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TimberWest January/February 2011

July/August 2011

Finding Success by Building Trust
Kevin Black Logging builds generations of trust
in Douglas County

Celebrating Forest Management and Cooperation
Getting 26 forest landowners to agree
presents unusual scenario

Financing Your Equipment

Woody Biomass Power —
Now What’s the Holdup?

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Forest Managment CooperationCelebrating Forest Management and Cooperation

Getting 26 forest landowners to agree presents unusual scenario

By Barbara Coyner

Take a retired IT guy, a seasoned banker from the city, a clinical psychologist from California, and a previous tree farmer of the year recipient. Next, place them all on their dream properties near a picturesque lake in western Montana. What are the odds they will all agree on the same land management? And, what are the odds they’ll all sign up to have logging equipment coming onto their property and thin their five- to twenty-acre adjoining parcels?

Libby, Montana consulting forester and logging contractor Jerry Okonski admits that he had his work cut out in forging consensus among the 26 diverse landowners. But he hatched a treatment plan, pitched it to the Montana DNRC, and leveraged stimulus funds to implement the 500-acre project. Once the project wrapped up, he threw a potluck this June to celebrate the highly unusual accomplishment.

Montana forest owner Fred Hodgeboom, left, visits with Jerry Okonski after the Echo Lake thinning project was completed. Hodgeboom is retired Forest Service and was a previous tree farmer of the year.

Invitation to Log Their Land

“The lands that were thinned were mostly contiguous to one another, which will provide you as well as your cooperating neighbor a reduced risk of wildfire and increased tree growth,” he wrote in his invitation to the June potluck outside Bigfork, Mont. “With your cooperation, we have accomplished something unique in forest stewardship.”

Despite the varied backgrounds of the landowners, one issue drew them together: wildfire danger. As Okonski’s project was selected from some 35 applications for stimulus funding, he went out and knocked on doors, showing property owners the condition of the forests around them, and asking them to sign up for treatment. In simple terms, he was applying to log their land.

Understanding the Issues

Once landowners internalized the fact that their forests had been overgrown with scraggly stands of grand fir and lodgepole pine, and that adjacent DNRC lands had been neglected as well, they asked to know more.

Working with other foresters from DNRC, Stoltze Land and Lumber, and wildfire behavior expert Rick Trembath, Okonski educated the group. Some like Fred Hodgeboom, a Forest Service retiree and previous tree farmer of the year recipient, needed little convincing. It was for him a win-win because the stimulus funding, coupled with any income from saw logs and pulp, would reduce his costs to nearly nothing, and make his property healthier. Other landowners like Don and Mary Ann Garner, transplants from Salt Lake City, learned so much that they’ve since signed up for further forest stewardship classes offered through local extension services.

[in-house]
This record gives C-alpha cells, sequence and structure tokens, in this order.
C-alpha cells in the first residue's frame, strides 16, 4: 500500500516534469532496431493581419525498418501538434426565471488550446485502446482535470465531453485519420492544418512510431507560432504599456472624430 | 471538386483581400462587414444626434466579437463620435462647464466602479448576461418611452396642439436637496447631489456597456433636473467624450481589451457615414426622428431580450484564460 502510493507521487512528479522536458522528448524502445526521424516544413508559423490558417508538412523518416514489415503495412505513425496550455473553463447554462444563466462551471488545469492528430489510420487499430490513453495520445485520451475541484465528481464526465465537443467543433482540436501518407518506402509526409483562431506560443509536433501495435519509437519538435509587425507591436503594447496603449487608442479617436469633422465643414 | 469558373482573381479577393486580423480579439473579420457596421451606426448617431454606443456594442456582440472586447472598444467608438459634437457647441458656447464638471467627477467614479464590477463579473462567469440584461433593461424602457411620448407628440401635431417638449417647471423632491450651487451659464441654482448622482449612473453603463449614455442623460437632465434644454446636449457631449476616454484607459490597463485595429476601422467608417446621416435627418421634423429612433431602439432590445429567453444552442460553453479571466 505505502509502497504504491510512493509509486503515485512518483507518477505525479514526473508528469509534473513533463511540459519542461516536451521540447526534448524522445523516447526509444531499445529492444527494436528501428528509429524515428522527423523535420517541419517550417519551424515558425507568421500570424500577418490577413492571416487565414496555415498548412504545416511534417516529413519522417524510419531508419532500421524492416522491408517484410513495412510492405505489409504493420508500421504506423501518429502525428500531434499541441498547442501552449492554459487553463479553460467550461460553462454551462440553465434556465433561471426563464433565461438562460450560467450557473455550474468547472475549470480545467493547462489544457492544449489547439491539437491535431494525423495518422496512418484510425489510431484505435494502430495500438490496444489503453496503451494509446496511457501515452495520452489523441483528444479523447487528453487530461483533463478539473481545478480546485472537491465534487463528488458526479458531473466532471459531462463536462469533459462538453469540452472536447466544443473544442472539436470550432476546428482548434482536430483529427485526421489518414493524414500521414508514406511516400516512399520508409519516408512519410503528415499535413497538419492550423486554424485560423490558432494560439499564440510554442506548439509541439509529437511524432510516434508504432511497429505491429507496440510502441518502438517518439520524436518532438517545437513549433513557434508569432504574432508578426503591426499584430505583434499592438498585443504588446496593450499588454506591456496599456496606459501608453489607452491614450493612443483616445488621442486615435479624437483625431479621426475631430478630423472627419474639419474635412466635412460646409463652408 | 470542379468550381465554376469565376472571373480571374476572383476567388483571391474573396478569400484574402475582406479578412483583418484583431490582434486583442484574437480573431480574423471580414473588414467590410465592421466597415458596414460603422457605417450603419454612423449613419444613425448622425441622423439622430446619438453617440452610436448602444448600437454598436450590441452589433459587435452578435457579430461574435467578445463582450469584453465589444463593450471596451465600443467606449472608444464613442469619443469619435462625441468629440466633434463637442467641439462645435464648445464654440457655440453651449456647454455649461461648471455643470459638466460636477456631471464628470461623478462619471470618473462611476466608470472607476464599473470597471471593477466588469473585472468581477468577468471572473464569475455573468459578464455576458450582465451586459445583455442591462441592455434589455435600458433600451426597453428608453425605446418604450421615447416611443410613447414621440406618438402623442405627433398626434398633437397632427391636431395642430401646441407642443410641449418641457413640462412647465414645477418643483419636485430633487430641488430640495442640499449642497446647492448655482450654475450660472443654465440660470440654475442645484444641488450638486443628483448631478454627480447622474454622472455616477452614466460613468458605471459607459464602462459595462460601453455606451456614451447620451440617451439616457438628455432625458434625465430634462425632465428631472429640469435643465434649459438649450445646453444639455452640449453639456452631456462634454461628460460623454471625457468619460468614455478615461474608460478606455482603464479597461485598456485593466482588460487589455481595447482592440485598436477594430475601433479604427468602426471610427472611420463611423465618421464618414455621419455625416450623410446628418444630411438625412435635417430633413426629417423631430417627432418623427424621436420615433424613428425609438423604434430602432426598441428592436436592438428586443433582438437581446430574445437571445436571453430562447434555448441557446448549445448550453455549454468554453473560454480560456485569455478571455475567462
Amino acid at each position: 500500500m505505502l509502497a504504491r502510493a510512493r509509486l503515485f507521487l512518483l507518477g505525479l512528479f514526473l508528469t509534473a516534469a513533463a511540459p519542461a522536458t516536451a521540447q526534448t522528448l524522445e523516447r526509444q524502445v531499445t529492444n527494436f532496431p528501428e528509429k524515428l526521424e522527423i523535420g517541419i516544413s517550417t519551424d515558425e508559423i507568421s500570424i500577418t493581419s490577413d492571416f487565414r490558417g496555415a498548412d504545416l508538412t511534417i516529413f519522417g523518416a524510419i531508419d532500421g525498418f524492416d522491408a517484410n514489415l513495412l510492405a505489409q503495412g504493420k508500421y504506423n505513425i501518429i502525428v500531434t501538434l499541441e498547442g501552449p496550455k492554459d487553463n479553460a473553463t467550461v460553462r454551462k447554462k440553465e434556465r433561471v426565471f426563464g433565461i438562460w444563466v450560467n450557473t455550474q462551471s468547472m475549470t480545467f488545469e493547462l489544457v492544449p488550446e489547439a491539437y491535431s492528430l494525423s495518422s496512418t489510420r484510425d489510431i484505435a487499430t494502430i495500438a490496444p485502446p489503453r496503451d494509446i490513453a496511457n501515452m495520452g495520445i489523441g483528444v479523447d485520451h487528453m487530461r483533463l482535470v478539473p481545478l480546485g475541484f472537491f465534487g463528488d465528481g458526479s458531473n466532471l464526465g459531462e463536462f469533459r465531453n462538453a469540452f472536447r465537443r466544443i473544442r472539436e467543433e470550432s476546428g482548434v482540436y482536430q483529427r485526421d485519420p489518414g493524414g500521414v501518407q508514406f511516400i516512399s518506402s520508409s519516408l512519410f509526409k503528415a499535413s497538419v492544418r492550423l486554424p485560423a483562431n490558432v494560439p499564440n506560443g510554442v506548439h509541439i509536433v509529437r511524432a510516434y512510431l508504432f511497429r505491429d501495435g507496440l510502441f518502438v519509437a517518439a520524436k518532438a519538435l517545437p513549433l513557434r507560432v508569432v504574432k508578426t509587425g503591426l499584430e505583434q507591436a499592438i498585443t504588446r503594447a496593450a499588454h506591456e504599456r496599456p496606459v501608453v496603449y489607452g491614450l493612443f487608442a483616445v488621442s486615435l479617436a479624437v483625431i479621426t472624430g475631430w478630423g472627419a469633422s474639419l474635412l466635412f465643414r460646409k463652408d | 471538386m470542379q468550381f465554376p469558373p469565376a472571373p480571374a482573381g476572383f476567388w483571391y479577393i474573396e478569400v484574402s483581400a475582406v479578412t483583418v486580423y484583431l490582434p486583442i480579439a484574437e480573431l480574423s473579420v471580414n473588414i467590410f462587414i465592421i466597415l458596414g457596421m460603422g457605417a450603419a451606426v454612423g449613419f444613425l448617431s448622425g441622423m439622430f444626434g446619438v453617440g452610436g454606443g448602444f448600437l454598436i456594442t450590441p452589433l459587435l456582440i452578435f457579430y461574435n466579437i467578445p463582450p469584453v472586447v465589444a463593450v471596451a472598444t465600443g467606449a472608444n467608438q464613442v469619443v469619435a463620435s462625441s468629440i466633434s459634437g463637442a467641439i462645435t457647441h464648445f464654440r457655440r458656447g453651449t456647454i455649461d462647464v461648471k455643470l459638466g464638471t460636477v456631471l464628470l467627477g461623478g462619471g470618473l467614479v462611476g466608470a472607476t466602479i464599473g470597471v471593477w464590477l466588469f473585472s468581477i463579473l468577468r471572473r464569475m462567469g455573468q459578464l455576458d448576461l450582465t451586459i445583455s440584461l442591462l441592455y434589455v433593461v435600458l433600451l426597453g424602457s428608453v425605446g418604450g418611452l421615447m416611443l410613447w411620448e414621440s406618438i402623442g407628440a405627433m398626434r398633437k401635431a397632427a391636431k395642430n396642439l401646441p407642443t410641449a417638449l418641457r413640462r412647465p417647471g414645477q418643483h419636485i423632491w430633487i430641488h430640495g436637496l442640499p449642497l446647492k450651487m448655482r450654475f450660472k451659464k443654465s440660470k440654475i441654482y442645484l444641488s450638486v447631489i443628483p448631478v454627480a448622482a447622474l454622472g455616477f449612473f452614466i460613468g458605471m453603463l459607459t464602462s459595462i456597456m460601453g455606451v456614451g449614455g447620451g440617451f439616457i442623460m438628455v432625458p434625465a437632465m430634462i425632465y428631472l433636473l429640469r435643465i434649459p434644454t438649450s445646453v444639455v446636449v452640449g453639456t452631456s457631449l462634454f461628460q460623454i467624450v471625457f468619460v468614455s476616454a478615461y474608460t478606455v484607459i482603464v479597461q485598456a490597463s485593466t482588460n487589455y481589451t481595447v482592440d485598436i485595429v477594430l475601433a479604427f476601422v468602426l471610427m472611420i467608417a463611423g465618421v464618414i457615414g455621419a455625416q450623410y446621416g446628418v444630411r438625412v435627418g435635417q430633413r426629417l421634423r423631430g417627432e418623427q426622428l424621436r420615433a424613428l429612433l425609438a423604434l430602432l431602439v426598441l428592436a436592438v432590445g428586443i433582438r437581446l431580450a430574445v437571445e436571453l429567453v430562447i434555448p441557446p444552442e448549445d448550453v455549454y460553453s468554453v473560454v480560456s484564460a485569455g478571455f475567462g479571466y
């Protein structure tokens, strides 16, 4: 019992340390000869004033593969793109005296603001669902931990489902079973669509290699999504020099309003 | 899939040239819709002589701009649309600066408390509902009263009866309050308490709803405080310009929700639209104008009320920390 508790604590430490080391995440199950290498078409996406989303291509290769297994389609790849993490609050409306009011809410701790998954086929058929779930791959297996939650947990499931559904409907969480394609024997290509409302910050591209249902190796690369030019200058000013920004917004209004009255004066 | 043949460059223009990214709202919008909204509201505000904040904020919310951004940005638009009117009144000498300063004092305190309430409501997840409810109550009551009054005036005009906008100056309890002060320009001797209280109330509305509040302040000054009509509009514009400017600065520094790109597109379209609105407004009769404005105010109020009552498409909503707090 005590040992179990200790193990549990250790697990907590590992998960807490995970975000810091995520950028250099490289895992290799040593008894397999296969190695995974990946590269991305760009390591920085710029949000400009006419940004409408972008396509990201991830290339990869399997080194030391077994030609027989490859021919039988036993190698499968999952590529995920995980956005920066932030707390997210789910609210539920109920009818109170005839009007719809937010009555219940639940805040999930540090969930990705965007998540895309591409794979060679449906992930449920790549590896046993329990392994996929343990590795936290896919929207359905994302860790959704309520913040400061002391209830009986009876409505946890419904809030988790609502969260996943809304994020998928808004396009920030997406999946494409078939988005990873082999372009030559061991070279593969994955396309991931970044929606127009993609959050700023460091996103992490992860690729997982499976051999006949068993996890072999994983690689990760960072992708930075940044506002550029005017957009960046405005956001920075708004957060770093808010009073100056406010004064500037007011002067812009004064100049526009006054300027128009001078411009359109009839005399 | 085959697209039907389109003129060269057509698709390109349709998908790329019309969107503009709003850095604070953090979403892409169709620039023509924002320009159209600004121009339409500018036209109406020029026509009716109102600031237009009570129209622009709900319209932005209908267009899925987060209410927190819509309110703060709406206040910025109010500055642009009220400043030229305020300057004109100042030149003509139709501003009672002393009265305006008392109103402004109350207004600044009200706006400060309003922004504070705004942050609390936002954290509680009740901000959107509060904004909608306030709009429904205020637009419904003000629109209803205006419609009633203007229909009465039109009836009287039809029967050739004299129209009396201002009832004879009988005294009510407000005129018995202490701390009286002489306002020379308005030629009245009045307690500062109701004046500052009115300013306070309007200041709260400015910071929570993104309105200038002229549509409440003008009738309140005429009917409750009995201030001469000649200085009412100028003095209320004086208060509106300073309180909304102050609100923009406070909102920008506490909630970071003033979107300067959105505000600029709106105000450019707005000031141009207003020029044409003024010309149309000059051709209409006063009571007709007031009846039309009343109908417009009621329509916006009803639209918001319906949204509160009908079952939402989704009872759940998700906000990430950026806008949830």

“We never had any major disagreements,” said Okonski of the landowners, many of whom were strangers to one another as the project started. “One landowner backed out, as she thought we were cutting too much, so she used her arborist. But her property did not reduce fuel ladders, and instead they basically pruned them up.”

Managing and Reducing Fire Risk

During the two-year contract, Okonski and his sub-contractors culled vast swaths of grand fir, leaving behind healthier Douglas fir and larch. Mixed lodgepole stands were thinned extensively to create park-like settings. Because the Echo Lake area is an attractive resort area, visuals had to be addressed. As brush and slash were piled and burned, the treatments made way for better forest health and regeneration. The landowners viewed this in a positive light, and began to act as stakeholders, largely due to foresters and loggers who had been sensitive to their questions and concerns.

In addition to managing lands for forest health and reduced wildfire risk, the project met another valuable goal of contributing to keep Montana’s timber industry infrastructure working. Unfortunately Missoula’s pulp mill Smurfit Stone went belly-up during the project, putting a huge hole in plans for targeted treatment income of $1500 per acre in product value and treatment subsidy.

Eventually Okonski and landowners received a $700 per acre subsidy, with pulp and saw logs kicking in around $400. That dropped the per acre income to $1000-$1100, making the project more difficult to complete. Yet the effort showcased what could be done when diverse property owners work together.

Potluck to Celebrate

“You have pulled off quite an accomplishment,” Stoltze forester Paul McKenzie quipped during the potluck presentations. “It’s not often you can get 26 landowners to come to any level of agreement.”

DNRC forester Roger Ziesak concurred, noting that tackling so many small connecting tracts presented a real test. Charged with doing state inspections, Ziesak added, “Jerry did a great job here, and I would put this project up against any project in the country. This is the way stimulus money is supposed to work.”

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